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10,000+ Sign Open Letter Demanding Biden Order Paid Sick Leave for Railway Workers – Jessica Corbett

U.S. President Joe Biden faces mounting pressure to take executive action to ensure that freight rail workers have paid sick leave, including from an open letter spearheaded by The Lever that’s already been signed by over 10,000 people, according to the online news outlet.

Calls for Biden to issue such an order have been stacking up since the U.S. Senate passed a resolution forcing rail workers on the verge of striking to accept a White House-brokered agreement without paid sick days. On Friday, the president signed the measure for which he’d advocated, provoking widespread working-class outrage.

“You have previously stated, unequivocally, that all workers deserve paid sick leave. And yet you have just signed a bill from Congress to force unionized rail workers to go back to work without appropriate paid sick leave,” begins the letter to Biden, which began circulating Friday.

The letter addressed to Biden continues:

Right now, you have the executive authority to extend paid sick leave to rail workers, and you do not need congressional approval to do that. We implore you to use that power right now.

No one, especially in the world’s richest nation, should have to choose between forgoing pay or working through severe illness and family emergencies. Rail workers keep our infrastructure moving—their work is hard and critical to the success of our nation.

It is your moral obligation to immediately take executive action that fulfills your presidential campaign pledge to support paid sick days.

The Lever on Monday evening published a related video highlighting rail workers’ frustrations with Biden, who claims to be the most pro-union president in U.S. history.

David Sirota, The Lever‘s founder and editor in chief, said Sunday that “Biden wants you to believe it’s all Republicans’ fault. But he has the power to do this right now.”

Other critics of how Biden and Democratic congressional leaders responded to the rail dispute have also spent the past few days pushing for further action.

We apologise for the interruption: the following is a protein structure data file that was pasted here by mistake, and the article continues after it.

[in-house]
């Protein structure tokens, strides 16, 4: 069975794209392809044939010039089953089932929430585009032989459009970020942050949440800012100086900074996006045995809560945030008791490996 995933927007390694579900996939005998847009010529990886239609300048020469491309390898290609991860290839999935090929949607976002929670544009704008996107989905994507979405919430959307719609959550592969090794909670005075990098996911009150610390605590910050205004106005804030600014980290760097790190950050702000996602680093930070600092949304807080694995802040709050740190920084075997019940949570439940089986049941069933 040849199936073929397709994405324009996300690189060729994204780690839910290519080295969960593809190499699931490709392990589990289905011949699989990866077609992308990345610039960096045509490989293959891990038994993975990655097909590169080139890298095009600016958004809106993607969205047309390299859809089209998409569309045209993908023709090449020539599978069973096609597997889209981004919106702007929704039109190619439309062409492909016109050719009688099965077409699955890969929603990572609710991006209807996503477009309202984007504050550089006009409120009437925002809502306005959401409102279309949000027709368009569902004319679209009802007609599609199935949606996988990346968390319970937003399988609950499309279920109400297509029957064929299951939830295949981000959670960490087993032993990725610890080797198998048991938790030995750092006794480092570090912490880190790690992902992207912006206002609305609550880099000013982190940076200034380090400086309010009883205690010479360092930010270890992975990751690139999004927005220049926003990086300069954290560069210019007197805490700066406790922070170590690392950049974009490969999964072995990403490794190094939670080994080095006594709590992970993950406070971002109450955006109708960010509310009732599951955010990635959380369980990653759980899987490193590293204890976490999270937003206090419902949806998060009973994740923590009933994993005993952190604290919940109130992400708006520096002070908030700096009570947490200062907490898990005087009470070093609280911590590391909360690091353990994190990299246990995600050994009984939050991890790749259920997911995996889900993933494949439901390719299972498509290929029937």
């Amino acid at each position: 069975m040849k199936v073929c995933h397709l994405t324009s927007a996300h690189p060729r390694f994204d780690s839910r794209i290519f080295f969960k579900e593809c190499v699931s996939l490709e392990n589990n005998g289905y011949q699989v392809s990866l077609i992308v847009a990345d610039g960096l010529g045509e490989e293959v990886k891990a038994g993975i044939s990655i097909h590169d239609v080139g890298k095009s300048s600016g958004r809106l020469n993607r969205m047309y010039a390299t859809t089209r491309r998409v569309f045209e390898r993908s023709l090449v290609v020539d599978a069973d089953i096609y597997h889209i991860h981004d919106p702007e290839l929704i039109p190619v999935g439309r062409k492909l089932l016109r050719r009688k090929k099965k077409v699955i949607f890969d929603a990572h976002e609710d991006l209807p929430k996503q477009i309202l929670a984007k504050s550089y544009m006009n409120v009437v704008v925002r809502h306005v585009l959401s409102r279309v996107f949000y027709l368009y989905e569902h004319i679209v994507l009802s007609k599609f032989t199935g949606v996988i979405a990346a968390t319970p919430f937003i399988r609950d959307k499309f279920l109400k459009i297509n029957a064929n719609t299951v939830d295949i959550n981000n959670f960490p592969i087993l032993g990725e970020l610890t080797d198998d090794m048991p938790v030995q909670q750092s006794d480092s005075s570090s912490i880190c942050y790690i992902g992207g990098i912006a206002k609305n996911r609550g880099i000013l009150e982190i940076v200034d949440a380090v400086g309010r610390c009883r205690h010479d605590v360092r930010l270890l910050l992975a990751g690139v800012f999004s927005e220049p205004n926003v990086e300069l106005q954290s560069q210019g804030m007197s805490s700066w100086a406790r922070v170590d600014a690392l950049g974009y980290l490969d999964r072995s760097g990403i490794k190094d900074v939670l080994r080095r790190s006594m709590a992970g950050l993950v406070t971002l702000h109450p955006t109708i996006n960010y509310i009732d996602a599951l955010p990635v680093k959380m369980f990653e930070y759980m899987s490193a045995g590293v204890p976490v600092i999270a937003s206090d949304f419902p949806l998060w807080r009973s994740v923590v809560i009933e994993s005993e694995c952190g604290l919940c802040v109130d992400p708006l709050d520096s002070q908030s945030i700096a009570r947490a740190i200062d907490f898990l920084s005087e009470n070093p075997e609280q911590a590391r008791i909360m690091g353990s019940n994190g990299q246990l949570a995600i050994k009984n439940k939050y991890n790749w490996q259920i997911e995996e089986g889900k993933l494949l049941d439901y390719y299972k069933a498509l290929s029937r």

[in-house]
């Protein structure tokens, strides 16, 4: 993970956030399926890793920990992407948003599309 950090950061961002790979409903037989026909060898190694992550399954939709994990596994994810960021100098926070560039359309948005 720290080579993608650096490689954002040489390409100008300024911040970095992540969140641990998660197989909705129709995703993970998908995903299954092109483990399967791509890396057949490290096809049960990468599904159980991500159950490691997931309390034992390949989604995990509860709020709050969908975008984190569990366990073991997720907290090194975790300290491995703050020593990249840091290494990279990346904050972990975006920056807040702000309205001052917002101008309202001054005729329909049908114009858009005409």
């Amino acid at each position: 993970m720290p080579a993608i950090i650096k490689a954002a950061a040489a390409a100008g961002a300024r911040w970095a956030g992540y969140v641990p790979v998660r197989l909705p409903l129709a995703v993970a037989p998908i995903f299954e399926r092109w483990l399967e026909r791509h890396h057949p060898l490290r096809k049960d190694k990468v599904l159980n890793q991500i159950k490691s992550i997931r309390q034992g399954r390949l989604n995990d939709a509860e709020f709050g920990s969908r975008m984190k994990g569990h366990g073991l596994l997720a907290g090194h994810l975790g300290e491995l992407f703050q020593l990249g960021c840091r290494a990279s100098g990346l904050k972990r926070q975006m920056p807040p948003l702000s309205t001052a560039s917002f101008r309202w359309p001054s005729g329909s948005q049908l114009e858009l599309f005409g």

“If you are outraged about Congress’ handling of the railway strike, join me in demanding that President Biden sign an executive order guaranteeing at least seven days of paid sick leave for railroad workers,” said former Labor Secretary Robert Reich. “If these workers are vital to the economy, why not treat them as such?”

A Monday editorial from The Boston Globe also argued that “the status quo is simply untenable” and Biden should consider issuing an executive order—a call that came after the newspaper reported on about 200 protesters who picketed the president’s visit to the John F. Kennedy Library and Museum in the Massachusetts city Friday afternoon, carrying signs that said “striking is a human right” and “please support sick days for workers.”

As the editorial explains:

​​Congress could have added the sick days unions wanted to the deal, but a proposal to do so was blocked by Republican senators. But that shouldn’t be the last word. As Biden himself said, “I’ve made it very clear: I’m going to fight for paid leave, not only for rail workers but for all Americans.” So far, he hasn’t explained exactly how he would do that. But one way he ought to explore is an executive order.

There is precedent. On Labor Day in 2015, former president Barack Obama signed an executive order that required all federal contractors to provide their employees with up to seven days of paid sick leave. But that order exempted rail companies. Biden could simply extend that policy to apply more broadly so that it includes rail workers as well, many of whom work for companies that are federal contractors because they ship things like U.S. mail or equipment for the Department of Defense. Doing so would not only benefit thousands of workers, but it would set a standard for the rest of the industry.

“It’s unconscionable that after the last few years—in which the Covid pandemic forced the entire world to learn about the importance of sensible public health policies—American lawmakers and corporate leaders are still reluctant to grant workers any paid sick leave,” the editorial concludes. “And while Biden can certainly celebrate the fact that his leadership helped avert a potentially catastrophic rail strike, he should stick to his word and push for paid sick leave to become a part of all workplaces.”

This post has been updated with a new figure reflecting additional signatures endorsing the letter and a related video.